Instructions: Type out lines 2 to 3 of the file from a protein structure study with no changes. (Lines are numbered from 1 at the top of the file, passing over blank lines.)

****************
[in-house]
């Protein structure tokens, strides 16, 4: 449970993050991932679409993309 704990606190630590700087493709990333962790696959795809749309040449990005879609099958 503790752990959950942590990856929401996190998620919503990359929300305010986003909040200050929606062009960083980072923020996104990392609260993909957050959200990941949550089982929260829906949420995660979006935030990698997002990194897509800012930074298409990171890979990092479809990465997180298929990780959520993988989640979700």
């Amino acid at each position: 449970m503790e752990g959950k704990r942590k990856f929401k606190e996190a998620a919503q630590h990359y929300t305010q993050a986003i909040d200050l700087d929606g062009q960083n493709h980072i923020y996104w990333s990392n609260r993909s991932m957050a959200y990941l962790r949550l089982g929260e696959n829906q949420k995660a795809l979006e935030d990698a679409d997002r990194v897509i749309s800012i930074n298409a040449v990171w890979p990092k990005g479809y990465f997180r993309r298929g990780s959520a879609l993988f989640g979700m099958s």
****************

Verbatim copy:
């Protein structure tokens, strides 16, 4: 449970993050991932679409993309 704990606190630590700087493709990333962790696959795809749309040449990005879609099958 503790752990959950942590990856929401996190998620919503990359929300305010986003909040200050929606062009960083980072923020996104990392609260993909957050959200990941949550089982929260829906949420995660979006935030990698997002990194897509800012930074298409990171890979990092479809990465997180298929990780959520993988989640979700």
């Amino acid at each position: 449970m503790e752990g959950k704990r942590k990856f929401k606190e996190a998620a919503q630590h990359y929300t305010q993050a986003i909040d200050l700087d929606g062009q960083n493709h980072i923020y996104w990333s990392n609260r993909s991932m957050a959200y990941l962790r949550l089982g929260e696959n829906q949420k995660a795809l979006e935030d990698a679409d997002r990194v897509i749309s800012i930074n298409a040449v990171w890979p990092k990005g479809y990465f997180r993309r298929g990780s959520a879609l993988f989640g979700m099958s």